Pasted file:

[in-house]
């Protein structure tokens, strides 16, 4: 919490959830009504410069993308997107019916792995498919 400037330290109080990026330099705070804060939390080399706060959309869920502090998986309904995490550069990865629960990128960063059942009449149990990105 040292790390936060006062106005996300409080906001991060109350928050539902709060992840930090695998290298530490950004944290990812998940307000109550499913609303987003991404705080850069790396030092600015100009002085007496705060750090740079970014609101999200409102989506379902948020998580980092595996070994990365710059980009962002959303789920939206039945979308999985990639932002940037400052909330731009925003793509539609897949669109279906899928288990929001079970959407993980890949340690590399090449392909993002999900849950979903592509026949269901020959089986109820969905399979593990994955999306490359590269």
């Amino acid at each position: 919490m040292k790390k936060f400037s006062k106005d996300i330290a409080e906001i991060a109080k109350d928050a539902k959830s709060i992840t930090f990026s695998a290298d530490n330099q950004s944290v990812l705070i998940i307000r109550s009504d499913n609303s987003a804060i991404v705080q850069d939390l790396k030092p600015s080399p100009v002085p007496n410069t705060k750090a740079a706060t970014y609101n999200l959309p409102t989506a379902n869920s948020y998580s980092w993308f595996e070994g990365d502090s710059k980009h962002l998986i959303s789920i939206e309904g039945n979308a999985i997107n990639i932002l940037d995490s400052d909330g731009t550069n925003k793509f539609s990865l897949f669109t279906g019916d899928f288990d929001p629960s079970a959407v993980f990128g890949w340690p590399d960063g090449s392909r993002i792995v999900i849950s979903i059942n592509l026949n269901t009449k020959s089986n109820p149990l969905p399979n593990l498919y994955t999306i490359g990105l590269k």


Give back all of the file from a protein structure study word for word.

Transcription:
[in-house]
């Protein structure tokens, strides 16, 4: 919490959830009504410069993308997107019916792995498919 400037330290109080990026330099705070804060939390080399706060959309869920502090998986309904995490550069990865629960990128960063059942009449149990990105 040292790390936060006062106005996300409080906001991060109350928050539902709060992840930090695998290298530490950004944290990812998940307000109550499913609303987003991404705080850069790396030092600015100009002085007496705060750090740079970014609101999200409102989506379902948020998580980092595996070994990365710059980009962002959303789920939206039945979308999985990639932002940037400052909330731009925003793509539609897949669109279906899928288990929001079970959407993980890949340690590399090449392909993002999900849950979903592509026949269901020959089986109820969905399979593990994955999306490359590269």
């Amino acid at each position: 919490m040292k790390k936060f400037s006062k106005d996300i330290a409080e906001i991060a109080k109350d928050a539902k959830s709060i992840t930090f990026s695998a290298d530490n330099q950004s944290v990812l705070i998940i307000r109550s009504d499913n609303s987003a804060i991404v705080q850069d939390l790396k030092p600015s080399p100009v002085p007496n410069t705060k750090a740079a706060t970014y609101n999200l959309p409102t989506a379902n869920s948020y998580s980092w993308f595996e070994g990365d502090s710059k980009h962002l998986i959303s789920i939206e309904g039945n979308a999985i997107n990639i932002l940037d995490s400052d909330g731009t550069n925003k793509f539609s990865l897949f669109t279906g019916d899928f288990d929001p629960s079970a959407v993980f990128g890949w340690p590399d960063g090449s392909r993002i792995v999900i849950s979903i059942n592509l026949n269901t009449k020959s089986n109820p149990l969905p399979n593990l498919y994955t999306i490359g990105l590269k």